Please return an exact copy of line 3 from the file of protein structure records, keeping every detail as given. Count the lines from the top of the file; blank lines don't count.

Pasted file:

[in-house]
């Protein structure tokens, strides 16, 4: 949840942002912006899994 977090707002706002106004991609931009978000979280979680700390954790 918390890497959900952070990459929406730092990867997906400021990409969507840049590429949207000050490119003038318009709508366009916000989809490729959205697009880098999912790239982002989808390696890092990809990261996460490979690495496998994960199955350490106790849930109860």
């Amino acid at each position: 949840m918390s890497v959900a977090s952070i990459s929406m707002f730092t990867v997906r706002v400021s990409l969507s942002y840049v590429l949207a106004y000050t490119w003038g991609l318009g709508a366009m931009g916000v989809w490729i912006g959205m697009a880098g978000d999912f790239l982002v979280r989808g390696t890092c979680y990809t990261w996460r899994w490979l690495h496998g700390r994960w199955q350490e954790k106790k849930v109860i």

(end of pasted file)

């Amino acid at each position: 949840m918390s890497v959900a977090s952070i990459s929406m707002f730092t990867v997906r706002v400021s990409l969507s942002y840049v590429l949207a106004y000050t490119w003038g991609l318009g709508a366009m931009g916000v989809w490729i912006g959205m697009a880098g978000d999912f790239l982002v979280r989808g390696t890092c979680y990809t990261w996460r899994w490979l690495h496998g700390r994960w199955q350490e954790k106790k849930v109860i």